Child Trafficking

Between 2003 to 2006, child trafficking cases consisted of 20 percent of all human trafficking cases, according to data from the United Nations Office on Drugs and Crime.

Between 2007 to 2010, security officials detected that children were involved in 27 percent of all human trafficking cases. In Africa and the Middle East, the cases of trafficking involving children is around two-thirds of all cases.

According to an official with Unicef, there were 1.2 million known cases of child trafficking that takes place each year, and that for every 800 victims of human trafficking, one person is convicted for the crimes.

One factor that contributes to the problems of child trafficking is the lack of official identities for many children around the world. An estimated 230 million children worldwide are born without official birth certificates, making them impossible to track.

(Additional human trafficking facts and statistics.)

Source:  Rick Gladstone, “Real Threat in a Known Market for Children,” New York Times, May 7, 2014.

There are an estimated 200,000 prostitutes working in Bangladesh.

In 2004, the United Nations Children’s Fund (UNICEF) estimated that 10,000 underage girls were working as prostitutes in Bangladesh. Other estimates about the girls working in the sex industry placed the number at 29,000. Many of the girls working in the sex industry are victims of human trafficking and their families were paid $250 by traffickers.

(More prices of human trafficking victims.)

90 percent of the prostitutes in Bangladesh take a steroid in order to appear older and to assist them in having sex with more clients each day. The steroid, called oradexon, is usually used by farmers to fatten up their livestock.

Sex customers in Bangladesh pay 60 cents for each visit, while the young girls pay 16 cents for the steroid.

(More prostitution rates worldwide.)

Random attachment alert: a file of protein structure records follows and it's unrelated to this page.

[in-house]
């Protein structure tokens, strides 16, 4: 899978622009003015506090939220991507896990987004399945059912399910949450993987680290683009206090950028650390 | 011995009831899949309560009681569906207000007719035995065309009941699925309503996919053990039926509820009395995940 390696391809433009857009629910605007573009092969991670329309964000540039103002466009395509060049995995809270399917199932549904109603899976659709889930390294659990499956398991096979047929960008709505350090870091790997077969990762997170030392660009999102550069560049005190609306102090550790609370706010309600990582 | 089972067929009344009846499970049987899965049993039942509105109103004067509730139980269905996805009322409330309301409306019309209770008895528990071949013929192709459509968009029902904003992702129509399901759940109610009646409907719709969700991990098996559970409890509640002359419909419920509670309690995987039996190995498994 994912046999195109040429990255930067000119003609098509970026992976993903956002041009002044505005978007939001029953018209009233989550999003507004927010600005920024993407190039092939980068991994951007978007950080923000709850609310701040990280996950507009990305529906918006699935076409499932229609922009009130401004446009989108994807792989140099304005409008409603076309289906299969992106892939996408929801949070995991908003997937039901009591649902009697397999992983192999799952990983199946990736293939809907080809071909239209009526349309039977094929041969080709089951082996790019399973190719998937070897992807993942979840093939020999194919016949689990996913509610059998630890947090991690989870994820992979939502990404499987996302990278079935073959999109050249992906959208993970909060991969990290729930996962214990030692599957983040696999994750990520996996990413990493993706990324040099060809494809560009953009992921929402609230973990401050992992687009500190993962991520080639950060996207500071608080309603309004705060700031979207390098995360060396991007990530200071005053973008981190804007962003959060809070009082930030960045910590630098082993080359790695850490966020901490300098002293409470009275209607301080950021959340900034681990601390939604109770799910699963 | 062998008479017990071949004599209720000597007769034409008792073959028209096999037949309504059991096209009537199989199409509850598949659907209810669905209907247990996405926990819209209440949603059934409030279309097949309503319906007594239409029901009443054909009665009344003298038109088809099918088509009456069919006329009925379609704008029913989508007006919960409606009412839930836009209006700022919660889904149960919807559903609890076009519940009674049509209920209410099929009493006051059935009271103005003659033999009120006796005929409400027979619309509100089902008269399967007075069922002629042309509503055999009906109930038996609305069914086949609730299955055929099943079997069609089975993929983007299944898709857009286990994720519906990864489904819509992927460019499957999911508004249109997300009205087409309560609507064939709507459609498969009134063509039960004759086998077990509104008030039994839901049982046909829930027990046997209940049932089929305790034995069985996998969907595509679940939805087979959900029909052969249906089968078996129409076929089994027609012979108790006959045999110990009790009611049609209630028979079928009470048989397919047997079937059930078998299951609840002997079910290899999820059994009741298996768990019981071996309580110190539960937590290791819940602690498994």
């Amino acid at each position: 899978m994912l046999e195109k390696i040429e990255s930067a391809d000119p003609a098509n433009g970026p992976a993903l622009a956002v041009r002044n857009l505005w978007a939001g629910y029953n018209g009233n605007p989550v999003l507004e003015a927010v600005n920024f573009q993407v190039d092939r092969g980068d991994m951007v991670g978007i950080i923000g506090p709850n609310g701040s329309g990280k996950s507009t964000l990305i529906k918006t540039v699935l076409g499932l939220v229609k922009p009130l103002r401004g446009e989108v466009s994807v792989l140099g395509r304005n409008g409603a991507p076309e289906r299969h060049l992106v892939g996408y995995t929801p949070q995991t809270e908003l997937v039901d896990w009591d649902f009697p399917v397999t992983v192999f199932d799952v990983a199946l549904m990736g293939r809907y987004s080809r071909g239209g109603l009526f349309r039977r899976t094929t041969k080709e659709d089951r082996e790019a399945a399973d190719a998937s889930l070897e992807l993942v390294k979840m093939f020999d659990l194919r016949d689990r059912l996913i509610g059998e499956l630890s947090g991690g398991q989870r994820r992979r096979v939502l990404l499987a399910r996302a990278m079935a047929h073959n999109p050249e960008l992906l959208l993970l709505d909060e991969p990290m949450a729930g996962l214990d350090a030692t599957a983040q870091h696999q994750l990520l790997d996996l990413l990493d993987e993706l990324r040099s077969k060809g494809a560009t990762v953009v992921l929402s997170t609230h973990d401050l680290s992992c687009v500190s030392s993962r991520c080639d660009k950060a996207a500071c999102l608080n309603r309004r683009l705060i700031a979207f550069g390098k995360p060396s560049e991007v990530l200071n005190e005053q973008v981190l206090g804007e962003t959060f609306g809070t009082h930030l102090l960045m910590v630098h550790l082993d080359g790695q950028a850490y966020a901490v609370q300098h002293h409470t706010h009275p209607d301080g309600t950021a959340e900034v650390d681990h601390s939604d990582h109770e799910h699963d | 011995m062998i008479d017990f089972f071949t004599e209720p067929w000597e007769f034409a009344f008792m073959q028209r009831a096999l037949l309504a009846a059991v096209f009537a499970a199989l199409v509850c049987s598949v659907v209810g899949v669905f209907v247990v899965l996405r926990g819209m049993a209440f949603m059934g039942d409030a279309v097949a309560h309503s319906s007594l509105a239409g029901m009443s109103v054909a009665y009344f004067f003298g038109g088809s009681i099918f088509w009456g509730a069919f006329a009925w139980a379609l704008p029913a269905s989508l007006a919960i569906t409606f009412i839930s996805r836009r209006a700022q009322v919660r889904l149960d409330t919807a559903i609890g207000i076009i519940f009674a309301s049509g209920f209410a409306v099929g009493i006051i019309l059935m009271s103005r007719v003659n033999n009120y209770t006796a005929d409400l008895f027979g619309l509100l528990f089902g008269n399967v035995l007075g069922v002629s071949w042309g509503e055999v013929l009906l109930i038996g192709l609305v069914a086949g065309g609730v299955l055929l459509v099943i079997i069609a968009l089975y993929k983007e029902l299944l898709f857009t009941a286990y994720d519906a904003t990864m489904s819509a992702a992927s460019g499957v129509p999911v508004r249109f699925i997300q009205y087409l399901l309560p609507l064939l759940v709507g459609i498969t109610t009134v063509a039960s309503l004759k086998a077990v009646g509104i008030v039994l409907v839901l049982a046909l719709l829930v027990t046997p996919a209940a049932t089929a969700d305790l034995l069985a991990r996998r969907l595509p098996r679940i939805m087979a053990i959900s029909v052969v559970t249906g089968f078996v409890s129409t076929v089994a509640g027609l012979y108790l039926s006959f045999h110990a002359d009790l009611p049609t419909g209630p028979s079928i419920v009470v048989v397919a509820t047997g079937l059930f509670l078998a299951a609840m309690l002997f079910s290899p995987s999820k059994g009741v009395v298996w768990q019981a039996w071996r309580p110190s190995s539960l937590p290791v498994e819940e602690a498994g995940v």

Source:  “Bangladeshi sex workers take steroids to snag clients,” Deutsche Welle, February 28, 2014.

The Philippines National Police (PNP) stated that live streaming of children forced to perform sexual acts is a multi-billion dollar cyber market worldwide. Web operators in the Philippines charge customers up to $100 per hour to view children perform requested sexual acts on camera. In addition to live streaming, videos and images are sold for $22 (1,000 Philippine Pesos.)

Criminal justice programs fighting the trade state that the Philippines is among the top countries in the world where sexual abuse of children takes place for online viewing. Intelligence collected by government security agencies find that these cyber dens where webcams operate are concentrated in the Luzon and Cebu areas.

Source: “PHL among top producers of child pornography, international task force says,” GMA News Online, January 17, 2014.


An international enforcement action broke up a child pornography ring in January 2014 that was providing customers with webcam streaming of children committing sex acts. The webcam was based in the Philippines and lead to 29 people being arrested. The investigation spanned across 12 countries and identified 733 suspects. After breaking up the ring, criminal justice programs in the Philippines rescued 15 children between the ages of 6 and 15.

The Souther region of Cebu in the Philippines  has become a hotspot for children engaging on sex acts on webcams. In September 2013, a Filipino couple was arrested for forcing their 3 children to perform on webcams. They were charging customers $100 to view their children.

(More child trafficking statistics here.)

Source:  AFP, “Philippine child webcam abuse ring uncovered in police probe,” Google News, January 16, 2014.

Gangs operating in the Colombian city of Medellin manage an underage human trafficking syndicate where the virginity of a child is auctioned off to the highest bidder.

According to investigations conducted by a non-governmental organization, gang members recruit girls as young as ten to be a part of their organization. Although some girls are passed around by the gang members, some are offered up as virgins to international sex tourists who visit Colombia.

In an interview with Insight Crime, the researcher stated that gangs run online auctions where virgin girls are offered for sale to the highest bidder. Each online customer is issued a secret PIN number to access the site. Once logged in, the customer is able to view up to 60 girls that are available for purchase. Customers have bid up to $2,600 on the website. Once the auction is completed, the site is taken down and all pictures of the girls are destroyed.

In addition to the auctions, there has also been reports that virgin girls are offered by human traffickers to Colombian’s drug cartels and paramilitary officers. Once the head official and other officers or cartel members are done with the girl, she is sent away to become a street prostitute.